The Market Access function in pharmaceutical and other medical technology companies has reached a stage of maturity, and professionals now want to take a step back, explore best practices and identify the best approach to innovation.
There are four dimensions within Market Access that can secure commercial success; Technology, Stakeholders, Environment, and Management. Each dimension plays a crucial role for organisations when innovating, and the interdependencies between each should clearly be understood.
The Technological dimension of innovation in Market Access is comprised of two segments: digital and big data. Digital focuses on communication solutions, either internally or externally. Internally, the deployment of collaborative platforms between several departments should specifically be designed to ensure it meets the needs for Market Access. For example, the solution can be structured in a way that matches the outline of Health Technology Assessment (HTA) dossiers. Externally, digital communication aims to develop innovative media to improve interactions with payers. For example, the development of tablet applications can facilitate negotiations with hospital procurement groups by showcasing savings made thanks to the introduction of a new product.
Big data is the second segment of Technology in Market Access; it encompasses a wide number of solutions which enable more robust outputs and predictive analysis of possible competitive moves which can be triggered by the launch of a new product. These innovative analytical approaches are particularly effective in defining winning pricing and access strategies.
The Stakeholders dimension explores how companies should align with other groups. Payer viewpoints have evolved in the past few years, mainly due to the uncertainty around the efficacy of new products, which were tested in a “theoretical” or “perfect” clinical trial environment, and may not deliver on promises when used in “real life” conditions after launch. Companies must now more and more systematically develop real world data collection plans, in particular for innovative products. This needs to be planned a long time prior to launch and companies should consider offering pay for performance models, whereby the healthcare system will not be required to pay for treatments of patients who don’t respond to treatments. This transforms the relationship between companies and payers into a long term, continuous partnership.
Patients’ influence on HTA decisions also have dramatically increased in the past few years, as patient representatives sit with appraisal committees in a growing number of countries. This paves the way to further consideration of their expectations by payers who are traditionally less sensitive than physicians to endpoints such as Patient Reported Outcomes (PROs). Implications for companies are numerous, ranging from clinical trial design to patient advocacy strategies.
The Environment dimension looks at the wider stakeholder group - beyond the sole price and access decision makers - and calls for a more prospective vision. The regulator (EMA or FDA), who until recently was the almost exclusive target of R&D teams, now also enters the Market Access arena via early consultations offered to companies, set up jointly with one or a few HTA agencies (NICE in the UK, HAS in France, G-BA in Germany, etc). Furthermore, discussions are being held by HTA agencies and regulatory agencies to enable some convergence in their expectations in terms of clinical trial design: traditionally the company needs to conduct a trial versus placebo to assess the risk benefit ratio as requested by the regulator, whilst the HTA agency would rather expect an active comparator and might further demand a cost-effectiveness analysis. Companies need to take part in these discussions to refine their approach to trial design and align the communication of results.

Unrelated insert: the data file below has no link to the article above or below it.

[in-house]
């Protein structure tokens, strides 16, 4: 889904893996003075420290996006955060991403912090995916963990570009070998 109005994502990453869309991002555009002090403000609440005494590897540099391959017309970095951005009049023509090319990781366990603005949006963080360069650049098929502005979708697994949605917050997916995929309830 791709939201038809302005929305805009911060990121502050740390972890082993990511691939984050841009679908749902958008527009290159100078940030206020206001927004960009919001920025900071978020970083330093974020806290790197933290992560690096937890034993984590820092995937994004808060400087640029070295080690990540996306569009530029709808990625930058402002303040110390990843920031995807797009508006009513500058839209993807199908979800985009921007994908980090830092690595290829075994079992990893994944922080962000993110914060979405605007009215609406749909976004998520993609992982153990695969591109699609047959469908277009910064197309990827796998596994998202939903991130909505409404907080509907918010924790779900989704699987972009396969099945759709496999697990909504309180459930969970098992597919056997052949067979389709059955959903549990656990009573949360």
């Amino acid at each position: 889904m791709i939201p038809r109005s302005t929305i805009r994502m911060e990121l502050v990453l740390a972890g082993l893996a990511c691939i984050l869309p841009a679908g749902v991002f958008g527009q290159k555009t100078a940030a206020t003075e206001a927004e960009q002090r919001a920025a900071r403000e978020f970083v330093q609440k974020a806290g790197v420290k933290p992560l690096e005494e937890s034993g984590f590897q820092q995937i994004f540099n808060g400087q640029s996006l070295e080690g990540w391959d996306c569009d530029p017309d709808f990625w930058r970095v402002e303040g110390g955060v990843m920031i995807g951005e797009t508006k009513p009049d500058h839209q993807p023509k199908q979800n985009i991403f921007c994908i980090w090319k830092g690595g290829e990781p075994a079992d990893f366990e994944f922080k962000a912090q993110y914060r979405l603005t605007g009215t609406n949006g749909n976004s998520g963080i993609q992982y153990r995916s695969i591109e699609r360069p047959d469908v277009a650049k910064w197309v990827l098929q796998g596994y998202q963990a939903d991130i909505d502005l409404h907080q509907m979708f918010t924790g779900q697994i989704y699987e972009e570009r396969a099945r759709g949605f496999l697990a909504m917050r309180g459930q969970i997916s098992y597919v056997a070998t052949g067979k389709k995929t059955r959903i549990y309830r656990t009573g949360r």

Other stakeholders, such as private insurers or the Department of Health also call for innovative approaches and companies are increasingly considering that Market Access strategies should tackle any form of pooled funding, including those under a private scheme, and develop a 360-degree vision spanning all possible models: public coverage, complementary insurance, and out of pocket payment. The Department of Health is also regularly consulted when companies propose a radical innovation, such as a population based capitated payment with risk transfer from the national health insurance to either the company or its dedicated insurance captive.
Finally, the Managerial dimension, which aims to structure Innovation in Market Access in terms of teams’ organisation, remains understated. Even the best pricing strategies might only deliver on their full potential if they are supported by teams whose structure, procedures, systems and performance indicators are well designed and effective. Lacking such foundations, many companies today are willing to perform operational reviews, enquire about best practices in similar groups, and identify relevant metrics to help monitor the performance of their Market Access activities.
The Market Access of tomorrow will be multidimensional; companies willing to achieve excellence in its practice will need to develop multi-faceted strategies, using a much more holistic approach than the sole combination of product positioning and pricing strategy.